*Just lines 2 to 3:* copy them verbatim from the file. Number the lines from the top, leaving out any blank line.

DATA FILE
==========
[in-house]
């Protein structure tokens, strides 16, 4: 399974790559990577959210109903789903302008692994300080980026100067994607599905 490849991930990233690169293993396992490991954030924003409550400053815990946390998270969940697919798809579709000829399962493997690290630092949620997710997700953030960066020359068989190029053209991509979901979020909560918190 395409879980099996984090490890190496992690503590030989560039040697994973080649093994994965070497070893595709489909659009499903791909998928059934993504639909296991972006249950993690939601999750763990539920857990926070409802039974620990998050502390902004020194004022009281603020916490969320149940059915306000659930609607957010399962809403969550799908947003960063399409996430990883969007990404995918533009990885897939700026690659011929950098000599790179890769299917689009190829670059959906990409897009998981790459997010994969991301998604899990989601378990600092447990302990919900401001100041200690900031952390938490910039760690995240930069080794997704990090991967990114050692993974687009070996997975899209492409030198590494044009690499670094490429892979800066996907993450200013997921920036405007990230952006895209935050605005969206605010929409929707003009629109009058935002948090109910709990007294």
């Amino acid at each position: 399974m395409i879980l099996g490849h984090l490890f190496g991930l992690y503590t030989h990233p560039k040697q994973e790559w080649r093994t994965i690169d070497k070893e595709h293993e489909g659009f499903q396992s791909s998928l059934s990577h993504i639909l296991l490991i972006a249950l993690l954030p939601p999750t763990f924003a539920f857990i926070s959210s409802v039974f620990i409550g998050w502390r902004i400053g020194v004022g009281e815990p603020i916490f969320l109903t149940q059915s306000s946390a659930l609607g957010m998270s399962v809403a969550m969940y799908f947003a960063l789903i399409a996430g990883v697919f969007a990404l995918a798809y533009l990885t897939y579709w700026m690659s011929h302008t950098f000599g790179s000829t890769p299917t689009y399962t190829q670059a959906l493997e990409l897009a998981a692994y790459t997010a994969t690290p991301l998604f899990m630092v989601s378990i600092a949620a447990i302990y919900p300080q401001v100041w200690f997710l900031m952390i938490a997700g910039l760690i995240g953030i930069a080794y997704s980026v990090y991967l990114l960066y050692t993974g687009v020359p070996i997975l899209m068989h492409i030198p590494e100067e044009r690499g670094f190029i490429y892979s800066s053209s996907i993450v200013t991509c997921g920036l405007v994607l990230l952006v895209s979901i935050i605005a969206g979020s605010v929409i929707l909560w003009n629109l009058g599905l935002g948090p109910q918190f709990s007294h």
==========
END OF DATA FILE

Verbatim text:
């Protein structure tokens, strides 16, 4: 399974790559990577959210109903789903302008692994300080980026100067994607599905 490849991930990233690169293993396992490991954030924003409550400053815990946390998270969940697919798809579709000829399962493997690290630092949620997710997700953030960066020359068989190029053209991509979901979020909560918190 395409879980099996984090490890190496992690503590030989560039040697994973080649093994994965070497070893595709489909659009499903791909998928059934993504639909296991972006249950993690939601999750763990539920857990926070409802039974620990998050502390902004020194004022009281603020916490969320149940059915306000659930609607957010399962809403969550799908947003960063399409996430990883969007990404995918533009990885897939700026690659011929950098000599790179890769299917689009190829670059959906990409897009998981790459997010994969991301998604899990989601378990600092447990302990919900401001100041200690900031952390938490910039760690995240930069080794997704990090991967990114050692993974687009070996997975899209492409030198590494044009690499670094490429892979800066996907993450200013997921920036405007990230952006895209935050605005969206605010929409929707003009629109009058935002948090109910709990007294």
């Amino acid at each position: 399974m395409i879980l099996g490849h984090l490890f190496g991930l992690y503590t030989h990233p560039k040697q994973e790559w080649r093994t994965i690169d070497k070893e595709h293993e489909g659009f499903q396992s791909s998928l059934s990577h993504i639909l296991l490991i972006a249950l993690l954030p939601p999750t763990f924003a539920f857990i926070s959210s409802v039974f620990i409550g998050w502390r902004i400053g020194v004022g009281e815990p603020i916490f969320l109903t149940q059915s306000s946390a659930l609607g957010m998270s399962v809403a969550m969940y799908f947003a960063l789903i399409a996430g990883v697919f969007a990404l995918a798809y533009l990885t897939y579709w700026m690659s011929h302008t950098f000599g790179s000829t890769p299917t689009y399962t190829q670059a959906l493997e990409l897009a998981a692994y790459t997010a994969t690290p991301l998604f899990m630092v989601s378990i600092a949620a447990i302990y919900p300080q401001v100041w200690f997710l900031m952390i938490a997700g910039l760690i995240g953030i930069a080794y997704s980026v990090y991967l990114l960066y050692t993974g687009v020359p070996i997975l899209m068989h492409i030198p590494e100067e044009r690499g670094f190029i490429y892979s800066s053209s996907i993450v200013t991509c997921g920036l405007v994607l990230l952006v895209s979901i935050i605005a969206g979020s605010v929409i929707l909560w003009n629109l009058g599905l935002g948090p109910q918190f709990s007294h």